Origins - Part II 

Chantilly, France

The town I grew up in was founded in the mid 19th century by immigrants from Europe led by a church minister. From its beginnings it was, and has remained over the years, a highly religious community. My parents were quite active in their local church, and throughout my upbringing, I attended the church services, Sunday school, sang and played bells in the youth choir and participated in various other social activities organized around the Church. The Church played a major role in my early life.

Like many religious denominations, the church I attended sponsored missions in various parts of the world. Once in a while, the missionaries would return to the U.S. to share the stories of their activities. My parents knew many of them and I knew many of them also through their children with whom I had grown up.

At some point, I began to be fascinated by the stories the missionaries would tell. It seemed like such a meaningful existance, to be helping others in a foreign land who were disadvantaged. It resonated with the lessons of altruism I had been taught and the stories I had read in the Bible. Later in life, as I drifted away from religious orthodoxy, the fascination would continue based on more secular and humanistic grounds.

Studying conflict resolution in Jerusalem was my first real foray in this direction. Looking back, I believe that I chose this program over other foreign study programs because of the sense of meaning I felt it would bring to my life. It seemed more adventurous and daring as well. I needed to test my boundaries.

In Jerusalem, there was much to discover that was exotic and challenging and thought provoking. I was delighted to discover that living in such a place suited me. It was stimulating and envigorating. Yet as with all study programs, the result remained academic and when it was over, I felt there was more that I needed to achieve, while at the same time, unsure of how, exactly, to reach what I could consider the next step.


{Great Lakes Jerusalem Program (Me, second row, center wearing the sweater)}

In returning to the U.S. I embarked upon a number of adventures which allowed me to continue my self discovery. I worked for a summer camp in far off Colorado, for a government agency in even farther off Oregon protecting endangered species, even returning to New Mexico for a summer to help protect threatened natural environments. I was thrilled by my new found independence. But I was still faced with what I would do upon graduating from University. Obtaining a traditional job in my field of specialization did not seem to promise the same kind of stimulation and meaningful existence I had become accustomed to in my travels. And I knew that my previous experiences had all been intermediate steps, not destinations in themselves.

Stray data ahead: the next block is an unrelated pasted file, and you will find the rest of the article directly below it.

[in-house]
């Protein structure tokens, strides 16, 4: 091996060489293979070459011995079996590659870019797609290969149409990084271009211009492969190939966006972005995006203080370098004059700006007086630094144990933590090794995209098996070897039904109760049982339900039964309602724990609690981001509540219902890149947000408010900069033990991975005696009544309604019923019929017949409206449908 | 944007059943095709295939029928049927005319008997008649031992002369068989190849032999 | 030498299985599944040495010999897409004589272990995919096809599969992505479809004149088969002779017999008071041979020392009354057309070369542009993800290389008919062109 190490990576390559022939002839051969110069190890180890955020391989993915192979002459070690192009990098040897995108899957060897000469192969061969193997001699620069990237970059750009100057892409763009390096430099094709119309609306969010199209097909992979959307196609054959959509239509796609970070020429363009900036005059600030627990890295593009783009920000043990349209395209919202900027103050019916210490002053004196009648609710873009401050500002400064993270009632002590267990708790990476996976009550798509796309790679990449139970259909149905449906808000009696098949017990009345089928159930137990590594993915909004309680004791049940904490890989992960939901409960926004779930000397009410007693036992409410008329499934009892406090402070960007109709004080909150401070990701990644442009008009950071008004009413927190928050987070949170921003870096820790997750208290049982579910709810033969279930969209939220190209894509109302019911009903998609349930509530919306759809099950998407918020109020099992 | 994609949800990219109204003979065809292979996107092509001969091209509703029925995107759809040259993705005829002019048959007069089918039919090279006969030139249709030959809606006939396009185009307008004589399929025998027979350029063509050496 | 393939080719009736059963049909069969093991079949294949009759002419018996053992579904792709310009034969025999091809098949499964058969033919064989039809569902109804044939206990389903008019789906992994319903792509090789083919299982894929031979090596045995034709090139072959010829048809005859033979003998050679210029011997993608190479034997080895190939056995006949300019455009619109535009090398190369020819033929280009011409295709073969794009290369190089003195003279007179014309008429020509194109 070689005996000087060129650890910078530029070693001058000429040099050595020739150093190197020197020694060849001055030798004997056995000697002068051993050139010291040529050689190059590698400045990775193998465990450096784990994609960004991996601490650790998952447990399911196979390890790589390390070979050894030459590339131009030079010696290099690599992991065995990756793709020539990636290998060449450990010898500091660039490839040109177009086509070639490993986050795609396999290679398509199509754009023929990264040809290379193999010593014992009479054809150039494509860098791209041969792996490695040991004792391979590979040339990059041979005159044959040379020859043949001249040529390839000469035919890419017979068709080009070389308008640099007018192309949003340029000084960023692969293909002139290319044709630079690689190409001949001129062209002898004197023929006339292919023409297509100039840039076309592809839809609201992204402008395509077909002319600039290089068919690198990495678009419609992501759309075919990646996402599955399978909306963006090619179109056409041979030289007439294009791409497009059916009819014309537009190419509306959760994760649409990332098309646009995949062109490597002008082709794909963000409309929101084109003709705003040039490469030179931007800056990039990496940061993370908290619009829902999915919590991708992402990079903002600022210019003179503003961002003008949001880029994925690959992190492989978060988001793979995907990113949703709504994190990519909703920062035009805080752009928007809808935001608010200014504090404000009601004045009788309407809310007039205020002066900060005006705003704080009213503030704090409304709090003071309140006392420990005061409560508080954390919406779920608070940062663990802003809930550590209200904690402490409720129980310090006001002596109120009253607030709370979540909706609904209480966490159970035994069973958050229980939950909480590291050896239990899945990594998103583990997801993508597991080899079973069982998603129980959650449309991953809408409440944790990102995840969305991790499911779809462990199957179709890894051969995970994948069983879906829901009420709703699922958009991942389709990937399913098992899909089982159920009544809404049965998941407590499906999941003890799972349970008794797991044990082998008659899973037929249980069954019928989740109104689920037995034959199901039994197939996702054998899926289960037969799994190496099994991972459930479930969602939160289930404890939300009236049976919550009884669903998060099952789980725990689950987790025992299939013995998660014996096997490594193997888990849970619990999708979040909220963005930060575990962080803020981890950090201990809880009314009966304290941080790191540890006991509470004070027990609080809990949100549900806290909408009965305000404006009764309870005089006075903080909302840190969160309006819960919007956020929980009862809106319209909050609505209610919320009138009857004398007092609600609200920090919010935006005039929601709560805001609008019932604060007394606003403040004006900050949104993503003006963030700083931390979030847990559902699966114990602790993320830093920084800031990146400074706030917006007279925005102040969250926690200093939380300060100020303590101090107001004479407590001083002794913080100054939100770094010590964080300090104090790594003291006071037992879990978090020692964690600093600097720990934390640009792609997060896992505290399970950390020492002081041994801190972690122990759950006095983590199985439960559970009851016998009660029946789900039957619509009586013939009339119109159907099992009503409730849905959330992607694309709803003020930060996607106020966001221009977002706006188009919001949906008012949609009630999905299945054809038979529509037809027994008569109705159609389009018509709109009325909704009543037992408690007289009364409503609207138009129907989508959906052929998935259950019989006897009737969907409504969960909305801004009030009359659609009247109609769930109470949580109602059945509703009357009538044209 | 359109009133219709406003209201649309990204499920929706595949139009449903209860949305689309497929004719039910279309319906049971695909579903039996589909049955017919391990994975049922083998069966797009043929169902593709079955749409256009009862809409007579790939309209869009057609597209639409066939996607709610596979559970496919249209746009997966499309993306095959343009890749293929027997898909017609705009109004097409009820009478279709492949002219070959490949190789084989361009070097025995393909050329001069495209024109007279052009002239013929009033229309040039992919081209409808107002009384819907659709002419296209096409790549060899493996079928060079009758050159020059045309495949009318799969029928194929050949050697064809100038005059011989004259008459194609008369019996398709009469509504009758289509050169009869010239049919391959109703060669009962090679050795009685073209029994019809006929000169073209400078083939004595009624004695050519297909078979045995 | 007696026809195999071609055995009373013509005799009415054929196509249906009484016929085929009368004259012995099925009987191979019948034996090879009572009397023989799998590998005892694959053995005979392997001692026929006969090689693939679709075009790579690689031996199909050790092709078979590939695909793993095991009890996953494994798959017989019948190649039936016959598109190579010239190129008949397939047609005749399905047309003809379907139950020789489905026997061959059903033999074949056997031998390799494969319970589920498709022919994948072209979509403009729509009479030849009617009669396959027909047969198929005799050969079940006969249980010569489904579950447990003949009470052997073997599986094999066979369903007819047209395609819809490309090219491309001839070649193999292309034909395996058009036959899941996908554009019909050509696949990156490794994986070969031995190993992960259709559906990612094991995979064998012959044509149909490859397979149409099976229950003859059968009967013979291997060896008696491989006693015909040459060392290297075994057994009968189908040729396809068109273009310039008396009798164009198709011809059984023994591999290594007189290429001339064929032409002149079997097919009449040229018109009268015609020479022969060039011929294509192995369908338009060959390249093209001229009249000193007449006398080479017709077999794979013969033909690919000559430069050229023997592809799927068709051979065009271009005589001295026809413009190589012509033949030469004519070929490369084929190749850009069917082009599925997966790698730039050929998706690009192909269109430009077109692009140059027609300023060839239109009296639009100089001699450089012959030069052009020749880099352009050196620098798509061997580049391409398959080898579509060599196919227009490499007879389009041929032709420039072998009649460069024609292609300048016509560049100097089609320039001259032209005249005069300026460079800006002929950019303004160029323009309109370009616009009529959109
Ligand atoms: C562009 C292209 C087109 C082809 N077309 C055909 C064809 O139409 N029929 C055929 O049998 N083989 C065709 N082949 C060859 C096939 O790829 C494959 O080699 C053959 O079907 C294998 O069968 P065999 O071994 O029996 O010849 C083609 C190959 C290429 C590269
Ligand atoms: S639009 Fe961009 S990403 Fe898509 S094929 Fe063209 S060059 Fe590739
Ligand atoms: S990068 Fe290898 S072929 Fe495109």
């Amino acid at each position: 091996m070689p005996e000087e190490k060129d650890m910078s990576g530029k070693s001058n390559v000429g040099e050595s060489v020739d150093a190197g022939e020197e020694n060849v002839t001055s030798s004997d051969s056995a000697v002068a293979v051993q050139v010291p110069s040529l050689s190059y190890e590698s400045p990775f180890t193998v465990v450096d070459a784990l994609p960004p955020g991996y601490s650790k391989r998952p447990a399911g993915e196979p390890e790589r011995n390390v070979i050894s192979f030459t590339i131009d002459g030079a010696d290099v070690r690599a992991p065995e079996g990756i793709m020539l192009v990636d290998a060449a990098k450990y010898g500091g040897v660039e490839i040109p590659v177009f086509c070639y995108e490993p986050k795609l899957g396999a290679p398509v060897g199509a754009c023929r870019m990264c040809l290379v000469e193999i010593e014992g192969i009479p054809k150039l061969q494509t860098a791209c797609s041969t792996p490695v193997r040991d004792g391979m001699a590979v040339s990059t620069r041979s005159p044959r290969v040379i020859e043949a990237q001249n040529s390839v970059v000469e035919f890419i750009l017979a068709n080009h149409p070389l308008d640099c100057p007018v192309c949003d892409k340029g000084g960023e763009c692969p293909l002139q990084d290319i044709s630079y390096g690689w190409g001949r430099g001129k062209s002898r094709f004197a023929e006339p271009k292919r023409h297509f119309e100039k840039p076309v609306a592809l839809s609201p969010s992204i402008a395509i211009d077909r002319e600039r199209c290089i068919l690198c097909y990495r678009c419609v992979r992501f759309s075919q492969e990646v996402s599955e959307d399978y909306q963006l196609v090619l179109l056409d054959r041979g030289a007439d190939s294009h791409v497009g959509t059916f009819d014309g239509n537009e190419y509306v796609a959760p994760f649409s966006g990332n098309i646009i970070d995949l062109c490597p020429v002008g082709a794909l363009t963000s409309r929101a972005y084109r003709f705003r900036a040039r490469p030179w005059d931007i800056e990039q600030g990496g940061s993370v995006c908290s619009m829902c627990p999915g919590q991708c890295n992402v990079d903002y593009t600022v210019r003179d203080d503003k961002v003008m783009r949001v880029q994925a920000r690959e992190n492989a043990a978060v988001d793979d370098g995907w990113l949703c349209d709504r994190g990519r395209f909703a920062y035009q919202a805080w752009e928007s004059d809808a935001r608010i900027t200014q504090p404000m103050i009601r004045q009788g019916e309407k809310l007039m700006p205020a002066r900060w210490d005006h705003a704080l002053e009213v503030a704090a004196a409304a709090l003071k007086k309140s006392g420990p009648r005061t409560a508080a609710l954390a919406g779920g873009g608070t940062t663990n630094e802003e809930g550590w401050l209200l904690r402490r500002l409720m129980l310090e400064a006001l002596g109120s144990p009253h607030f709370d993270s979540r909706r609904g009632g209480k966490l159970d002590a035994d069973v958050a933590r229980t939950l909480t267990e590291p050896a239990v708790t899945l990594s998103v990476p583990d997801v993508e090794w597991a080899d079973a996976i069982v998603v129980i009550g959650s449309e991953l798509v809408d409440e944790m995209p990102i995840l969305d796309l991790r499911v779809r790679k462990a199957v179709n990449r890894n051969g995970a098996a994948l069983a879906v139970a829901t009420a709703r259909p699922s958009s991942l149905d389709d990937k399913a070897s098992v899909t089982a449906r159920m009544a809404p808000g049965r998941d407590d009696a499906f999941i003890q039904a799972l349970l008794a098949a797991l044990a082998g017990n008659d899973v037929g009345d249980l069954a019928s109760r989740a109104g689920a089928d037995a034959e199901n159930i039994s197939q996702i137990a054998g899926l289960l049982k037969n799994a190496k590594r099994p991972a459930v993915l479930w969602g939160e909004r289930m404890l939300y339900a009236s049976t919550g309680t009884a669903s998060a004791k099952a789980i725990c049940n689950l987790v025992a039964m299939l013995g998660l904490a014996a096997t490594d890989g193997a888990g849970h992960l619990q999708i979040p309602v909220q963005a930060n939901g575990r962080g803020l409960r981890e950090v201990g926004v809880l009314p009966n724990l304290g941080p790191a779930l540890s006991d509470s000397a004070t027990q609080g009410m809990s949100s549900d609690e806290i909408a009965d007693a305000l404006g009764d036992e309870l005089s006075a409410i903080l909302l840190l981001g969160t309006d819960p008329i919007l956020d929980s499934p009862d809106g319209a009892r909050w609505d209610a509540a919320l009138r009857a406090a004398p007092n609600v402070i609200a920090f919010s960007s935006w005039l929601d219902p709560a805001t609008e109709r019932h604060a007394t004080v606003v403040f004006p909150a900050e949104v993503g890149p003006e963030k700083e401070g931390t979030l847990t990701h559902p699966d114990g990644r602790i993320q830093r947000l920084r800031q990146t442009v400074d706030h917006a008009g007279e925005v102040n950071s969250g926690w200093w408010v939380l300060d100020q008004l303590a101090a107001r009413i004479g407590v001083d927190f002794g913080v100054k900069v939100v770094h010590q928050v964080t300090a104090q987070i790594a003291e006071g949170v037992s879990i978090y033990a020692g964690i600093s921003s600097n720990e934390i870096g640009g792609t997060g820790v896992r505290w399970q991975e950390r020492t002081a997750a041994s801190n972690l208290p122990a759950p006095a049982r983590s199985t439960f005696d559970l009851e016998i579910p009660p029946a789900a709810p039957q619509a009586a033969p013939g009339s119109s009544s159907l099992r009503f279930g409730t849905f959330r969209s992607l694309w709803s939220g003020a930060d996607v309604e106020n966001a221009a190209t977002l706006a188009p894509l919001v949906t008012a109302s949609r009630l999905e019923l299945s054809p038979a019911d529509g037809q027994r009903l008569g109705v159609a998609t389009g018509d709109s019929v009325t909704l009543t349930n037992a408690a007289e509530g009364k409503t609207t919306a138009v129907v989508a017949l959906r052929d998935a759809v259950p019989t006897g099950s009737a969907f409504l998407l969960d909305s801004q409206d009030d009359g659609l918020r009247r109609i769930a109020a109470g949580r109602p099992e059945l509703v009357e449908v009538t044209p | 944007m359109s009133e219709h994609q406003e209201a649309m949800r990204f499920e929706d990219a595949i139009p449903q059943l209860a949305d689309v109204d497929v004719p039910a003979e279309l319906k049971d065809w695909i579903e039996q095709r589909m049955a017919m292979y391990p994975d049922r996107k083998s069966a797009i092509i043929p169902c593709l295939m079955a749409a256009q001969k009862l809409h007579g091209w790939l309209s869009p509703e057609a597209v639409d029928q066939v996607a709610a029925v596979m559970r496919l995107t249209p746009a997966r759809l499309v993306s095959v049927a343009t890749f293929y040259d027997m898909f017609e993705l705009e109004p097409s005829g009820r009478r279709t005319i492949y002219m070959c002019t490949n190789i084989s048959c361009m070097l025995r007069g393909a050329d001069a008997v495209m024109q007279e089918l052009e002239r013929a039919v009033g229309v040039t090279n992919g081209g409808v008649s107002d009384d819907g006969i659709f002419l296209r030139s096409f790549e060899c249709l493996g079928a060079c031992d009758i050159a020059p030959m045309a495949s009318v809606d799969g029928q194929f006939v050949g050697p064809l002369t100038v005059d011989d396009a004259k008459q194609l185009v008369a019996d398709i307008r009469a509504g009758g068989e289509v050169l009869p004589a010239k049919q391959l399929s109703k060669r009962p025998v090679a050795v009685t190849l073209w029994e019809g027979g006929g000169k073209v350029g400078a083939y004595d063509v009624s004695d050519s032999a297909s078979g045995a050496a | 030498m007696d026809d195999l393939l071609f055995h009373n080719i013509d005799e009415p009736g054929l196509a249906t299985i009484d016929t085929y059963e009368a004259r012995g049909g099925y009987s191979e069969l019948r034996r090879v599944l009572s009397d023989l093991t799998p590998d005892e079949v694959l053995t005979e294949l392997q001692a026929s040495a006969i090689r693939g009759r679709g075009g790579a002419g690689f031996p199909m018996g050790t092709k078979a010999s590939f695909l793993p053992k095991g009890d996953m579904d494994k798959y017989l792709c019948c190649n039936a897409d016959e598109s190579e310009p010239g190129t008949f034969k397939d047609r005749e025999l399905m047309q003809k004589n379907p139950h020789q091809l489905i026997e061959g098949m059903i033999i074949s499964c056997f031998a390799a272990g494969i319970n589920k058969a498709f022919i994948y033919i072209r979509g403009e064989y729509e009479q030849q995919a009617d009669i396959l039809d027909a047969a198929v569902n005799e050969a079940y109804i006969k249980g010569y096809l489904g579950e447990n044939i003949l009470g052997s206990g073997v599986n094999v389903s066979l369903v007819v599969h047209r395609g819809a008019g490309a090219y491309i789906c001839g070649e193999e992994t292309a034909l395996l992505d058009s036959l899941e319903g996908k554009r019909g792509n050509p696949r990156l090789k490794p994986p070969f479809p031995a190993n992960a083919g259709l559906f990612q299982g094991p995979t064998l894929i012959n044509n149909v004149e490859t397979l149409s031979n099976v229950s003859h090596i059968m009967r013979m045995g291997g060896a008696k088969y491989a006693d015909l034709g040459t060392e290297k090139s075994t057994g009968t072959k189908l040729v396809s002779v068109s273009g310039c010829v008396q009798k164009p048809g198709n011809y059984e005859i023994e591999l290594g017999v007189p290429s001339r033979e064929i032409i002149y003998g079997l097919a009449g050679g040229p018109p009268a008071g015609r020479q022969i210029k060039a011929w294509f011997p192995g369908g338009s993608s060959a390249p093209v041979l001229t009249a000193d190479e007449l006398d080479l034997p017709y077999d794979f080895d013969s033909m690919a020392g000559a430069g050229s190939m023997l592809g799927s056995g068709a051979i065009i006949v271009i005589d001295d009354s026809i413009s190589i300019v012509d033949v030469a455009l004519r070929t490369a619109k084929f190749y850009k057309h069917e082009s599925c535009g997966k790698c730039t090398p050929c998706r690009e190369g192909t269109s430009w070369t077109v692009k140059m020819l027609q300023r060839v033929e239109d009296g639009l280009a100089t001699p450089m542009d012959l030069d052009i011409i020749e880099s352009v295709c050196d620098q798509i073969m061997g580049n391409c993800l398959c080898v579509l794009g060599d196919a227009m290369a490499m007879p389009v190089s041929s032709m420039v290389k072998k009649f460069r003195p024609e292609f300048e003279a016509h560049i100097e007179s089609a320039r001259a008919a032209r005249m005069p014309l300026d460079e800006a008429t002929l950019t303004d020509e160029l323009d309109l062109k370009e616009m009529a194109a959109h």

I ended up turning to the government as a way to explore a career in doing humanitarian work abroad. The international aspect was a given, working domestically was of no interest to me. During my University career I had met others who had volunteered with the government in overseas humanitarian projects and admired their apparent intrepidness and aura of cool worldliness in the way they would tell the story of their experiences as activists providing assistance to developing countries. As I imagined myself following in their footsteps I got a good feeling about the idea of taking the skills I had learned in University and applying them to the direct benefit of countries less fortunate than my own. It seemed somehow glorious.